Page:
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Not sure what you expect to show in one tabular view. Does not make sense to me.
Assume a patient has 10 payments, 3 doctors, and 7 correspondence. How could you show this in a single view? What would this even look like?
You could have a query showing patients and all of their doctors, of a patient and all of their payments, or a patient and all of their correspondence. You could do this in a report where it shows Each patient and a subform showing their doctors, and a subform showing their payments, and a subform showing their correspondances.
 

plog

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I assume we are talking about QryForum_v1. For that to generate records every single link you have must make a match. No match between tblForum Correspondence and tblForum Pateint, no data in the whole thing. No match between tblForum Physician and tblPatient_Physician, no data in the whole thing.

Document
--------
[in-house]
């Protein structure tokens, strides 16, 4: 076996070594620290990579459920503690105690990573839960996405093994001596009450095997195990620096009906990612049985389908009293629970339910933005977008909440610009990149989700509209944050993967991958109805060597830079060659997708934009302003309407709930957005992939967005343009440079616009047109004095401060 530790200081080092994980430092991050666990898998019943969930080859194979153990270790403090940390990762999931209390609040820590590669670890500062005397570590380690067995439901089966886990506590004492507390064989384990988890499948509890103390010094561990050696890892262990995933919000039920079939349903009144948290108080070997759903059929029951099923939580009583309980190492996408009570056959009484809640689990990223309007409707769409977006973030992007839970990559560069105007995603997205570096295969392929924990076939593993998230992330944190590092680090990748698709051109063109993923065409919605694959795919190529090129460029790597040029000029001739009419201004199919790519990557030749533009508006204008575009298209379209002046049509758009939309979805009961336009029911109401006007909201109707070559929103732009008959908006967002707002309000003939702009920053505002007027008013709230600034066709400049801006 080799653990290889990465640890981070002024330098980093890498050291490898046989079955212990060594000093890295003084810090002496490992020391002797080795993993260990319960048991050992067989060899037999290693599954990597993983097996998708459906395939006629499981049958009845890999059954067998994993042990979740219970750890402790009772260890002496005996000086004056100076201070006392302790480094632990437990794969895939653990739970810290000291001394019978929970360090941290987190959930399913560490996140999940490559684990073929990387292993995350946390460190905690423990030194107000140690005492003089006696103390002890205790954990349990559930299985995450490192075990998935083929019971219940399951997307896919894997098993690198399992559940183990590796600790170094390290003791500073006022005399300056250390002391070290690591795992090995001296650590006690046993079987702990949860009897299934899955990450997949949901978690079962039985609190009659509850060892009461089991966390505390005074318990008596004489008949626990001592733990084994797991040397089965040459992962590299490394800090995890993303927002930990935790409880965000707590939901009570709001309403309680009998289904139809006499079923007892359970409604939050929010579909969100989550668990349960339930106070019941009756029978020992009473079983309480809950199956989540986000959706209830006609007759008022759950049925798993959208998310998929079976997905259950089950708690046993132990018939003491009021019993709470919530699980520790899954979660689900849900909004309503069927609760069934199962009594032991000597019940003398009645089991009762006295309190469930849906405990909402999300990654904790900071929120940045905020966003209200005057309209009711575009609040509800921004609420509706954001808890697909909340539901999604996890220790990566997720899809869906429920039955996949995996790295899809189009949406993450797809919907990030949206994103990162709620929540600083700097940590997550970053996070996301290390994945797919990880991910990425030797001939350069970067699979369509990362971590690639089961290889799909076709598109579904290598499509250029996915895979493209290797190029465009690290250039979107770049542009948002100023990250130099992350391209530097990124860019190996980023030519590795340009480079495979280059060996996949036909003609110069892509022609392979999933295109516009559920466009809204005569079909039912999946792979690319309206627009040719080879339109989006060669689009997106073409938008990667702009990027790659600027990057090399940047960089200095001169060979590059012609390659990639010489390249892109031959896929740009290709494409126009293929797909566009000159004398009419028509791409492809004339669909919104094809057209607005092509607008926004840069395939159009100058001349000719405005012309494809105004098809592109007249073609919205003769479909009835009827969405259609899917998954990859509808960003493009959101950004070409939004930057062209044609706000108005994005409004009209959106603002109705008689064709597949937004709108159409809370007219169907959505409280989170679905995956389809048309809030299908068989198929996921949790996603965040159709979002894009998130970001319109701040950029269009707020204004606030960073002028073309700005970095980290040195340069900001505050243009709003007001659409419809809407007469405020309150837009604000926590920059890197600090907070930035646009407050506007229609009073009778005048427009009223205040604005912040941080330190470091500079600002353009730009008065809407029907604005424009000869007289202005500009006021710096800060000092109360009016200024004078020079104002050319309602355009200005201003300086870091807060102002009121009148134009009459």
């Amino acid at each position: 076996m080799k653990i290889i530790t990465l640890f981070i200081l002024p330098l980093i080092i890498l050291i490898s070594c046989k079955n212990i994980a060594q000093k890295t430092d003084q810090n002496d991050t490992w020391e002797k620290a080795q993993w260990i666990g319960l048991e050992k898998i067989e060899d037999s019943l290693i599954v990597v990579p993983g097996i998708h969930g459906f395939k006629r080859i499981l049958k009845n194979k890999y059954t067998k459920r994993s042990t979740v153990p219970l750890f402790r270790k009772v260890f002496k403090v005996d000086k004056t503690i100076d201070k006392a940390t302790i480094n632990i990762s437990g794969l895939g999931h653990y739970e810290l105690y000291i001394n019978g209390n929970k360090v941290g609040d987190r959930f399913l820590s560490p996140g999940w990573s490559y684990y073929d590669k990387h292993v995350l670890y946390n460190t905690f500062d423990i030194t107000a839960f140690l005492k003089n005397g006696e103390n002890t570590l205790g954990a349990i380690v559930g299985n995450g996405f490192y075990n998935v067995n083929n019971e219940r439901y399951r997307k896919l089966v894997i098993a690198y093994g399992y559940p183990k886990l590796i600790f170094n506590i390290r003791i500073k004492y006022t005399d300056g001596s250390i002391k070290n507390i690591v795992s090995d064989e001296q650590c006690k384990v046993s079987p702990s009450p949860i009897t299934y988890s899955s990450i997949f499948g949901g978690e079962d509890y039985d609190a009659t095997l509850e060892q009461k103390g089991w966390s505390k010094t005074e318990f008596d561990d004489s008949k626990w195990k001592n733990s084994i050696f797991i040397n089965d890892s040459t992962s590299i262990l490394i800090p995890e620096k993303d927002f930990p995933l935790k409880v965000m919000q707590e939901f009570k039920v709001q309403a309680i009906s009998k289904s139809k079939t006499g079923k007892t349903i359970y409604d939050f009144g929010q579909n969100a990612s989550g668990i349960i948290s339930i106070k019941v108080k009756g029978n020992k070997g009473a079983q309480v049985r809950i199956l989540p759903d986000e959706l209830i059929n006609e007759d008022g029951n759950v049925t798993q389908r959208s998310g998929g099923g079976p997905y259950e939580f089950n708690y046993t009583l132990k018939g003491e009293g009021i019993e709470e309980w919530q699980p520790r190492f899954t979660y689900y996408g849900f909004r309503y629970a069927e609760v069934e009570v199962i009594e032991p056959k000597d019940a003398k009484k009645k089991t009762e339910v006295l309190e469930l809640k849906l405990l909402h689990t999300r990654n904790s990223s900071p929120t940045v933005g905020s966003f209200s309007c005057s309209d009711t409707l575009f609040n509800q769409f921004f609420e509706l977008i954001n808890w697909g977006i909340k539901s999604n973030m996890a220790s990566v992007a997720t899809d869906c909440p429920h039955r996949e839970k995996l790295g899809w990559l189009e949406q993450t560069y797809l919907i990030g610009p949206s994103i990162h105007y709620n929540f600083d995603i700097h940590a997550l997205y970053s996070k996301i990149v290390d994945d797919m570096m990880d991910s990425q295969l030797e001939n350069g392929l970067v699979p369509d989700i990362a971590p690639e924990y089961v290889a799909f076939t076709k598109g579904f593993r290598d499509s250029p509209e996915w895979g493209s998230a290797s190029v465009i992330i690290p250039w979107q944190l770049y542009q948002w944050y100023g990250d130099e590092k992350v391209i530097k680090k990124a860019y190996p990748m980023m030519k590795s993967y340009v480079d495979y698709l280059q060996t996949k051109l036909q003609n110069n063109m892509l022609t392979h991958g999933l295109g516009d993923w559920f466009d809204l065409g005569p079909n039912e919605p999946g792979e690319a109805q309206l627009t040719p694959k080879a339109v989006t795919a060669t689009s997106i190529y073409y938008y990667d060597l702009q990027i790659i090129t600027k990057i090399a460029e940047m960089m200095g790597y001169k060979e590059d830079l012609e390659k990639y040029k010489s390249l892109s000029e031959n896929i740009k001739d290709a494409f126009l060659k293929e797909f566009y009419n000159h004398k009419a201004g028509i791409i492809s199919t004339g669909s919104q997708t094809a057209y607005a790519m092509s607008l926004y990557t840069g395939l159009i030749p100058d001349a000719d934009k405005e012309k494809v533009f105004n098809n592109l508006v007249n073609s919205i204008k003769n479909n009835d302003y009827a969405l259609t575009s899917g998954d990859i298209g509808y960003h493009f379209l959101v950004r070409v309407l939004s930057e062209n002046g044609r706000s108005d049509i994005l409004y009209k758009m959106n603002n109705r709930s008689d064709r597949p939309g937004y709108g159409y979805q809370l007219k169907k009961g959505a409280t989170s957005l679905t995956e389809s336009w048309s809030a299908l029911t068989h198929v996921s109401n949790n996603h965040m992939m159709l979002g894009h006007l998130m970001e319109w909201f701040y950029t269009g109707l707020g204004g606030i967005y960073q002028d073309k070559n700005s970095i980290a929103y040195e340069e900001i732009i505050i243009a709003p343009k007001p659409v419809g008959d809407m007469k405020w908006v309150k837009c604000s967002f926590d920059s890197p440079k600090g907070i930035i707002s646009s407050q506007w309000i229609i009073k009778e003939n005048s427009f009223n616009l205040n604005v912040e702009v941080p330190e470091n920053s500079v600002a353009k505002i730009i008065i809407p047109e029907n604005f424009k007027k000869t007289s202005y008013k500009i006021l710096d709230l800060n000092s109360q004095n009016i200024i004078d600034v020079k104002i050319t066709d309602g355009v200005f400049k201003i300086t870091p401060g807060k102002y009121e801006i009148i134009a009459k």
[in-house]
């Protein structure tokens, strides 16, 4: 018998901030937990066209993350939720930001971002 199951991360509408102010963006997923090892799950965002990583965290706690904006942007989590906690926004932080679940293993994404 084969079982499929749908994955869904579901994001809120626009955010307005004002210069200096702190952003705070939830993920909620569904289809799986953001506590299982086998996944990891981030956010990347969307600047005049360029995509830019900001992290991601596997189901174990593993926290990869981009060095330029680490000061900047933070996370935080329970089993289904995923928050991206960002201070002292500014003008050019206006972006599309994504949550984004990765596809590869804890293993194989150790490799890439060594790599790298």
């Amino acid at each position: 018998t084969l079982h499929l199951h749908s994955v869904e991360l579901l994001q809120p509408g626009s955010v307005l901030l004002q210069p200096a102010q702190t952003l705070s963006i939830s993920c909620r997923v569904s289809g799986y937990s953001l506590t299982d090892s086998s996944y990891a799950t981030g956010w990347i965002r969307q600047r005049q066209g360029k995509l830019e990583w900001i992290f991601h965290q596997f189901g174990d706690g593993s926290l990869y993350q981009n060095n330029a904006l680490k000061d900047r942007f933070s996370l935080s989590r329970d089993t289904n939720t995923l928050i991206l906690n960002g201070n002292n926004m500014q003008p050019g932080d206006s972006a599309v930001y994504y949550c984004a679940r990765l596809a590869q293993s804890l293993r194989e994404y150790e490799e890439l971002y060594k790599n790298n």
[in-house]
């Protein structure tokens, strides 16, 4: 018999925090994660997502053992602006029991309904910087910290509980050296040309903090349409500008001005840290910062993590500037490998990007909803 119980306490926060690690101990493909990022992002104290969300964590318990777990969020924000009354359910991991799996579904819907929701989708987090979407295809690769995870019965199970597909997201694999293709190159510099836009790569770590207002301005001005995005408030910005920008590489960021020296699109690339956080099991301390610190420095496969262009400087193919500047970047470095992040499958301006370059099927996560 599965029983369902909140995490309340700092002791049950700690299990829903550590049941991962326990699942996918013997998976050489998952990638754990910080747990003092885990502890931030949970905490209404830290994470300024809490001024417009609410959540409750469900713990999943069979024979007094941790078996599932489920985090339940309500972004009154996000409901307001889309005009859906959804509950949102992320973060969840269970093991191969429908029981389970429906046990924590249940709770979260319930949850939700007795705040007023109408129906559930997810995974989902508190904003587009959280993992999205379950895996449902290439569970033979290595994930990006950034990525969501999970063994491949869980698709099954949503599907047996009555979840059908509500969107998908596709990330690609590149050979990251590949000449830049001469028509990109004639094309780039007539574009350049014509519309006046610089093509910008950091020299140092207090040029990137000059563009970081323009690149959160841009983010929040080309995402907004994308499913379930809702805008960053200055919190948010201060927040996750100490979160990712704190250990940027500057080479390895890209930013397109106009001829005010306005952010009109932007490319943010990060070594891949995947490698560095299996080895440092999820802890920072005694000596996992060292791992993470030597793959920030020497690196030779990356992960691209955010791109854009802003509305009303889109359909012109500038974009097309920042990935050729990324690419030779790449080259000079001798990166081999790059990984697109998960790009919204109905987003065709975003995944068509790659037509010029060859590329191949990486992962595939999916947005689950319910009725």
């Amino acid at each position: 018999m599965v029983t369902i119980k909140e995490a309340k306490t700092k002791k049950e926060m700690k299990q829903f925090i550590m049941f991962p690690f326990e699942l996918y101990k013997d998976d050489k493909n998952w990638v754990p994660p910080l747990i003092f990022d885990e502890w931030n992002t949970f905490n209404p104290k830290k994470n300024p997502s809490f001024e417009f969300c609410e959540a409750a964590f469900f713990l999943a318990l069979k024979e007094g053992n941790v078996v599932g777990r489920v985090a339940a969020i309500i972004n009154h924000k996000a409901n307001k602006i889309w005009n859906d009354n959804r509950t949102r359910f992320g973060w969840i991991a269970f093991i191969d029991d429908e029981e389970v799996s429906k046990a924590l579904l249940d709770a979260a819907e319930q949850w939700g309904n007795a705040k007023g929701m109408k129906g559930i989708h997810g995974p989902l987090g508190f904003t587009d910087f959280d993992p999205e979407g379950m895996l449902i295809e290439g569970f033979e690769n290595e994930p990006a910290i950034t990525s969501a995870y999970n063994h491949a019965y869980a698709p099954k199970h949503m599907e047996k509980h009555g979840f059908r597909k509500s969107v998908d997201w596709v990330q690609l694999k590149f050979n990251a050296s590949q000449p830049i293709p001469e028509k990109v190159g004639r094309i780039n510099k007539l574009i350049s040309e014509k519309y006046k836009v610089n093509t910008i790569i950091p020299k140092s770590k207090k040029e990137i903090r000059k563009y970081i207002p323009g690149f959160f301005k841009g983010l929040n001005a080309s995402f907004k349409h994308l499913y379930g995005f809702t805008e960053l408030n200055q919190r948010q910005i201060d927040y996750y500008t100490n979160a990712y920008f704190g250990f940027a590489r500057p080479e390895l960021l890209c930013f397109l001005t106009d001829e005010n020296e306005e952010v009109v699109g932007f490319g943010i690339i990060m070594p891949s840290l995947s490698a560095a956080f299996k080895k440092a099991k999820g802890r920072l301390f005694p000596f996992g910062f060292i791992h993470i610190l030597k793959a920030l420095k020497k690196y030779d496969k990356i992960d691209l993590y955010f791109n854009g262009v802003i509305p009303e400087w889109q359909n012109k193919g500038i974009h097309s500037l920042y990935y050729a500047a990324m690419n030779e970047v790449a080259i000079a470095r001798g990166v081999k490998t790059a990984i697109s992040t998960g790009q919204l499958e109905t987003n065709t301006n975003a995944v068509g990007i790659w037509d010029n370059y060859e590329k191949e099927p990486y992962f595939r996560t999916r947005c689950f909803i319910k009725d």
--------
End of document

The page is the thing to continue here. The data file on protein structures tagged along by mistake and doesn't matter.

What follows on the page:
I suggest you start again and piece it together. Add tblForum Patient and link it to tblForum_Payments, run it and make sure it produces the expected results. Then add tblForum Correspondence and run it to make sure it produces expected results, then the next table then the next table. When you encounter a problem you know the table which caused it.

Also, you linked tblPatient_Physician to tblFourm Patient incorrectly. Lastly, remove the spaces in names (table and field: tblForum Physician->tblForumPhysician, strPatient City->strPatientCity ) makes discussing them hard and also makes writing code and queries that more difficult because you have to use brackets [].
 

JithuAccess

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Not sure what you expect to show in one tabular view. Does not make sense to me.